By Andrew Stevens.
Garry Mulholland, Popcorn: Fifty Years of Rock ‘n’ Roll Movies, Orion Books, 2010
Popcorn ostensibly arose as a means for music journalist Garry Mulholland (already the author of This is Uncool: The 500 Greatest Singles Since Punk and Disco and Fear of Music: The 261 Greatest Albums Since Punk and Disco) to marry his dayjob with his lifetime passion for film. Or publish another book of lists, you decide. As Mulholland concedes, a book about the 100 Greatest Rock and Roll Movies of All Time might be a big ask to compile as there haven’t been 100 great rock and roll movies. Instead, Popcorn reads like a pub conversation about the whole spectrum of rock and roll films since the 1950s, brought to a handy rounded out conclusion with Telstar in 2009. So not so much rock in films (i.e. Simple Minds’ ‘Don’t You (Forget About Me)’ in The Breakfast Club or ‘New Gold Dream’ in The Informers) as films about rock. Starting with The Girl Can’t Help It in 1956 (as opposed to Blackboard Jungle a year earlier, suggesting the ready scope for heated debate as part of that pub conservation), a vehicle for Jayne Mansfield’s “unfeasibly large breasts” the author argues, it covers pop star biopics, musicals, rockumentaries and scene overviews. The book inevitably takes in The Young Ones and Yellow Submarine as part of the decade long infatuation with The Popstar and is also at pains to include the likes of Beat Girl and Privilege (ranking the latter as the “best ever made”) as overlooked gems, in spite of their recent BFI re-release treatment (Privilege better than Performance or This is Spinal Tap, really?) In spite of its breathless canter through the last half century or so, pretty much covering the entire alliance between guitars and the moving image (and beatboxes on occasion cf. 1982’s Wild Style), he finds room for such fare as Confessions of a Pop Performer, Timmy Lea’s antics can tell you more about Britain in the three day week/three channel 1970s than Slade in Flame ever could. Which in itself displays the crucial flaw in the book itself, that it manages to at least present a pumped up thread of Performance, Gimme Shelter, Cocksucker Blues, Jubilee, The Great Rock and Roll Swindle, Rude Boy, Sid and Nancy, Velvet Goldmine, The Filth and The Fury and DiG!, all of which lend themselves to a valid continuum but share a word count with Footloose and Spiceworld: The Movie, which doubtlessly require examination as part of Mulholland’s mission to explain the worst excesses of cinematic history (Spiceworld, not Footloose, which formed an essential part of any 80s childhood). But there is a pleasing willingness to extend the remit to films like Babylon, which not rock and roll in the strict musical sense but align themselves with its agenda. As sometime Spinal Tap drummer Mick Shrimpton remarked from his bath “I used to say “sex, drugs, and rock and roll”. As long as there’s sex and drugs, I can do without rock and roll.” Mulholland’s book at least demonstrates all three have been in abundance as far as cinema was concerned over the past 55 years.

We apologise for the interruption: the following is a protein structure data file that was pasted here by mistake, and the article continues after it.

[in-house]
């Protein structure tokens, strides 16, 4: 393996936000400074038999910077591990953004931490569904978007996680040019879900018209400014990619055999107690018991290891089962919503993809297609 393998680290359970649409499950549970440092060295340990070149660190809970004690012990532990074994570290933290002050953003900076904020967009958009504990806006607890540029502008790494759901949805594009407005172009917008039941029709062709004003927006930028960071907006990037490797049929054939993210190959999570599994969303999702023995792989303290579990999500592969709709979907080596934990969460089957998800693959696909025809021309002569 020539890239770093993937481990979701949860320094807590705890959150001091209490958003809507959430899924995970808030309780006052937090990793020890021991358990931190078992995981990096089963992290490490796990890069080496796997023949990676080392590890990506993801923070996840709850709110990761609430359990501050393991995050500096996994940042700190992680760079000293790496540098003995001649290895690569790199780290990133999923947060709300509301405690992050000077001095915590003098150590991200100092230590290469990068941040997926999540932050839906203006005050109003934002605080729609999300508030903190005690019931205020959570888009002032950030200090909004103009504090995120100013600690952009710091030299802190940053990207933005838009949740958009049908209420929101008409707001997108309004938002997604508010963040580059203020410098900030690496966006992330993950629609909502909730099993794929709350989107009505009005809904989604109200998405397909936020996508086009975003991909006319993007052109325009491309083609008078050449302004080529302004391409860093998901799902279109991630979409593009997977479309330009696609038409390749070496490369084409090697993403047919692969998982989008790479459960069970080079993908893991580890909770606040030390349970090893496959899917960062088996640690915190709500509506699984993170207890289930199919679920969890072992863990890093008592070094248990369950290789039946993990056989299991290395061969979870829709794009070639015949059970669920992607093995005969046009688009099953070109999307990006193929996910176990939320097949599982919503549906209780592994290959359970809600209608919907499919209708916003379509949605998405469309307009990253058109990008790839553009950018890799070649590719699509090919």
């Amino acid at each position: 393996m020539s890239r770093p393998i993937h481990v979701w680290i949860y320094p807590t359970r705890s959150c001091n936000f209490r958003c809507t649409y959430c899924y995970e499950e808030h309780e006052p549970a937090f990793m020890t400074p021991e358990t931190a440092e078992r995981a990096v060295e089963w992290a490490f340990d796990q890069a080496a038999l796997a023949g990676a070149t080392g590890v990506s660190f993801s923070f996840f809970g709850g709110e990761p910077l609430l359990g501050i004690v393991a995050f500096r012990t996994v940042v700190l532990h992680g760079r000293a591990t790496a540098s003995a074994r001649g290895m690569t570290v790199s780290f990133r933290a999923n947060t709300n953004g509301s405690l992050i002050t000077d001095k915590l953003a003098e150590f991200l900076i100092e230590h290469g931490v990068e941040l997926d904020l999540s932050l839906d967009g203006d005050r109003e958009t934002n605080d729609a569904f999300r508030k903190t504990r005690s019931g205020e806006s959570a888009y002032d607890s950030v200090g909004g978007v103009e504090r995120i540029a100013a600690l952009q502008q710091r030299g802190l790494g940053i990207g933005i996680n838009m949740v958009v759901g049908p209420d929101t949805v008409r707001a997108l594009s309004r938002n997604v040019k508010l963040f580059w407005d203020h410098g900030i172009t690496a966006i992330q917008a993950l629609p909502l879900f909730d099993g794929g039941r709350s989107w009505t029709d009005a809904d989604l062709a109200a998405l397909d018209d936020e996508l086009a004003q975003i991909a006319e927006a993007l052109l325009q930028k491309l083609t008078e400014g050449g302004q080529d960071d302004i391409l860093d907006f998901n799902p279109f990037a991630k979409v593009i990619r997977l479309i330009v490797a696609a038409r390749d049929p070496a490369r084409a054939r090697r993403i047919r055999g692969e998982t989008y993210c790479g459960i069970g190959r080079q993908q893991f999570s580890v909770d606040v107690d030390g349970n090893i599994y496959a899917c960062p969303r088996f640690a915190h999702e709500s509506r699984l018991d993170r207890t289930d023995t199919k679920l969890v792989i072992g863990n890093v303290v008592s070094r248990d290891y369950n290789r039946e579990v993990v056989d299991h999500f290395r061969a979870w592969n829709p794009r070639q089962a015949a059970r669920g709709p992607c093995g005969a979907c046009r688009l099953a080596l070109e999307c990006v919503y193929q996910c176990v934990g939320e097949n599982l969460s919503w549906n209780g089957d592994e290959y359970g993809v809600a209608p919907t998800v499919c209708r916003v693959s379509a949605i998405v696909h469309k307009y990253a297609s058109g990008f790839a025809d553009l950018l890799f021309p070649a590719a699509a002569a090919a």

First posted: Saturday, May 1st, 2010.